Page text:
William's Top Matches
About William Sydney Clements
William Sydney Clements, 3rd Earl of Leitrim (15 October 1806 – 2 April 1878) was an Anglo-Irish nobleman and landlord notorious in Irish history for his mistreatment of his tenants. He was assassinated in Donegal in April 1878.
Born in Dublin, he was educated at the Sandhurst and was commissioned as an Ensign in the 43rd Foot in 1824. In 1831 he was promoted Captain, having served in Portugal between 1826 and 1827, and that same year was appointed an aide-de-camp to the Lord Lieutenant of Ireland. In 1835 he transferred to the 51st Foot. In 1839, on the death of his elder brother, he became known as Viscount Clements and also succeeded his brother as a Member of Parliament for County Leitrim, a seat he held until 1847. On his father's death in 1854, Clements succeeded as 3rd Earl. In 1855 he was promoted Lieutenant-Colonel and subsequently retired from the British Army. Over the next two decades, his overbearing behaviour as a landlord brought him much hatred from his tenants, both Catholic and Protestant alike, whom he evicted with equal enthusiasm. However, his motivations for the evictions were pure. He saw the Irish population boom coming and realised that the land could not possibly hold so many tenants. He encouraged his evicted tenants to settle in the Americas where they could have had a better quality of life. Leitrim was deeply opposed to Gladstone's Irish Land Act of 1870 and was one of eight peers to protest against the legislation when it reached the House of Lords. Among those he also quarreled with were the Presbyterian minister of Milford, County Donegal, and the Lord Lieutenant himself, the 7th Earl of Carlisle, who removed him from his appointments as a justice of the peace for Counties Leitrim, Donegal, and Galway.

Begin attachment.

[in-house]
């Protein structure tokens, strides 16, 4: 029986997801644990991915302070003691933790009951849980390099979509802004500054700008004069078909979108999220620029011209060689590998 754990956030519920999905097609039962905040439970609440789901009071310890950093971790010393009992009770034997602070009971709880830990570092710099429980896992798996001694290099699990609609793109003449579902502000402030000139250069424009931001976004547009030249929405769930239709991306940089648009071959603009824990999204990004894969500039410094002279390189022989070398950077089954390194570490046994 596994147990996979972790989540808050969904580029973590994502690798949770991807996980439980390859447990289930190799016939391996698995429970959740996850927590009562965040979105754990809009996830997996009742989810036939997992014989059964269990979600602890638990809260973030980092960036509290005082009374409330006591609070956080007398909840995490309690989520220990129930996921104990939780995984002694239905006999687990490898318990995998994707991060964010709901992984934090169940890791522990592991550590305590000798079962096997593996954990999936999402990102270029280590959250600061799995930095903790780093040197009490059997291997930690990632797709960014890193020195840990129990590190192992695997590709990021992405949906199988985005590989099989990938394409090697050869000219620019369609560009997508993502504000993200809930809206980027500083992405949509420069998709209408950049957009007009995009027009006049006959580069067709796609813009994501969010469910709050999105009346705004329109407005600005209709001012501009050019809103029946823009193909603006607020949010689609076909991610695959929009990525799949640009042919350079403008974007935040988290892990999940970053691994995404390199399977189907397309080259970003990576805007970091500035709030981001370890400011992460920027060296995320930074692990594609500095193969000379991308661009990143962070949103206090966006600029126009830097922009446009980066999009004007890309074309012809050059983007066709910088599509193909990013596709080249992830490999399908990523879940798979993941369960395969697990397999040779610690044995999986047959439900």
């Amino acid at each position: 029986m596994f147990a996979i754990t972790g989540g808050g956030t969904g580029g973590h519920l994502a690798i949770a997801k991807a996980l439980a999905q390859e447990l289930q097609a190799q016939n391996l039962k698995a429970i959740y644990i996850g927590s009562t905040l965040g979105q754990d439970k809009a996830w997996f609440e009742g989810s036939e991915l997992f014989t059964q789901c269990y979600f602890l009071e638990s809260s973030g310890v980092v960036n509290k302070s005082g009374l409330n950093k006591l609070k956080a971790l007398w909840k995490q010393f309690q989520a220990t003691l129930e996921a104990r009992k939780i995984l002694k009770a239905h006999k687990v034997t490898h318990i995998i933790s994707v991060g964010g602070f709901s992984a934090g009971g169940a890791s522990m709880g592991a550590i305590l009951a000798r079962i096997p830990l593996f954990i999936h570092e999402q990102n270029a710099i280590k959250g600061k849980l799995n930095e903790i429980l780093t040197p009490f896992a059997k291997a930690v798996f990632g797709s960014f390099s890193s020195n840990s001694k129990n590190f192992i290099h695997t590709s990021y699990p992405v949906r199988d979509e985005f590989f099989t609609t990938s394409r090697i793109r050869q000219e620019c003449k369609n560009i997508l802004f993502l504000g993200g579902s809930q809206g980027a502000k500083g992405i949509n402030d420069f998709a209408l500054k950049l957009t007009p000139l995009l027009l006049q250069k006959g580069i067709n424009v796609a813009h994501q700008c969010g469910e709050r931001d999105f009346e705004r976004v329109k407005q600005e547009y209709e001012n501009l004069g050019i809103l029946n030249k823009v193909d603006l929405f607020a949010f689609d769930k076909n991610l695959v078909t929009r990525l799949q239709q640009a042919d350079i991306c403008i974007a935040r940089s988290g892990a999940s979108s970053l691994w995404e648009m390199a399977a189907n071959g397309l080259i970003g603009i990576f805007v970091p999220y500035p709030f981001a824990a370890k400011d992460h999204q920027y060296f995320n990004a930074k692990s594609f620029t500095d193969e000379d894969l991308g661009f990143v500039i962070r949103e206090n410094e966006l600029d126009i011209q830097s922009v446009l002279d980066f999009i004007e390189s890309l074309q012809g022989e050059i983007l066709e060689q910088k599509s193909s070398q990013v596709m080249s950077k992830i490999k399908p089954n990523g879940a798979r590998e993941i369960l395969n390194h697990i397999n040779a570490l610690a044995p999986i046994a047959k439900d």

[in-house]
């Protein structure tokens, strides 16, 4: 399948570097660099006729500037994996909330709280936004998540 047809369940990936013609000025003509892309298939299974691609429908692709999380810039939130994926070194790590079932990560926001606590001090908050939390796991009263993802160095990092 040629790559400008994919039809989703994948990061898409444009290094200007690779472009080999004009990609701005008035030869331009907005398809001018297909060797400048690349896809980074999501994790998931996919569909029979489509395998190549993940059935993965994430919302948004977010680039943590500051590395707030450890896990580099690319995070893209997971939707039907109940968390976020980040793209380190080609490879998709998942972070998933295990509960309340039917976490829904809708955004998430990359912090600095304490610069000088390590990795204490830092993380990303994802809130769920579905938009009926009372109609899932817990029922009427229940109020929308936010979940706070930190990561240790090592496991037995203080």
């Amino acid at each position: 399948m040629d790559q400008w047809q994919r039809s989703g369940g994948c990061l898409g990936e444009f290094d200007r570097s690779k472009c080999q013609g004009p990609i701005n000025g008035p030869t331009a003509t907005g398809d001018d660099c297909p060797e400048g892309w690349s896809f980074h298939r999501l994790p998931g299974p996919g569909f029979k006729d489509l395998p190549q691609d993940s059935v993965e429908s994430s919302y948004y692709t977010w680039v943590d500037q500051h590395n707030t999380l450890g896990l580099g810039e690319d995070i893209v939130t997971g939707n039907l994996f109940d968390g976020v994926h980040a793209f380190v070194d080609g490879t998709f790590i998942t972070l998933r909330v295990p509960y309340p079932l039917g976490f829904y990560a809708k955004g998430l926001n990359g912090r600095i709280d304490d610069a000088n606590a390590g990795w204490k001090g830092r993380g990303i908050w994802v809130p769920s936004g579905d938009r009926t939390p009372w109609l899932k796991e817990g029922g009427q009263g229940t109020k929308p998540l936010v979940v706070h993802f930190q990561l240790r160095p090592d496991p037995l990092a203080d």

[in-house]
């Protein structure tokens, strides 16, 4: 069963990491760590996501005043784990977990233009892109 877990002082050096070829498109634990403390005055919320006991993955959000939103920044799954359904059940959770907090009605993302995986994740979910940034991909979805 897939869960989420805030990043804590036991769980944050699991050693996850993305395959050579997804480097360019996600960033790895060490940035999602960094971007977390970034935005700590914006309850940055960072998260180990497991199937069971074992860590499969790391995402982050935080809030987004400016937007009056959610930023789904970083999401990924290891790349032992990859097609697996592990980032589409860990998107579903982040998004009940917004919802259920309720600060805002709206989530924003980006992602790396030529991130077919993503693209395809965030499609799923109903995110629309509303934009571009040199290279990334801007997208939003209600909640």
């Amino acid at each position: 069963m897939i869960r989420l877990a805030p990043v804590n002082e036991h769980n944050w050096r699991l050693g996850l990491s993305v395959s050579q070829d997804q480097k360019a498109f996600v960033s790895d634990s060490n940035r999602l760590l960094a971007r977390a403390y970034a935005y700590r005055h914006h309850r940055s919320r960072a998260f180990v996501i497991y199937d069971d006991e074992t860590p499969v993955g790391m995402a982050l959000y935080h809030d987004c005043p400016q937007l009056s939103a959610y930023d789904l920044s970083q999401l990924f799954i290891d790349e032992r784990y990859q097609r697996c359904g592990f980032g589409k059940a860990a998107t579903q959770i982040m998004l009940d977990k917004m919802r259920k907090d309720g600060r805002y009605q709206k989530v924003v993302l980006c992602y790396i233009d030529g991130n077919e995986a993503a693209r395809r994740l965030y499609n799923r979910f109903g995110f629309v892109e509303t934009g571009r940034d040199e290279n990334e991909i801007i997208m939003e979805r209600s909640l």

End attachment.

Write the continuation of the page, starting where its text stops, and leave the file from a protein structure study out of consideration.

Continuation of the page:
In April 1878, after surviving various attempts on his life, Lord Leitrim was murdered along with his clerk and driver while on his way to his house at Milford. He was buried in Dublin, amid scenes of great agitation, and despite the offer of a large reward his assassins were never apprehended. They were named as the brothers Thomas and Patrick McGranaghan, but some historians suggest they were Michael McElwee and Neil Sheils from Fanad. A monument with a cross was set up at Kindrum in 1960 honoring McElwee, Shiels, and Michael Heraghty as the men whose actions "Ended the tyranny of landlordism".
The murder forms a major element in the plot of the 2005 play The Home Place by Brian Friel.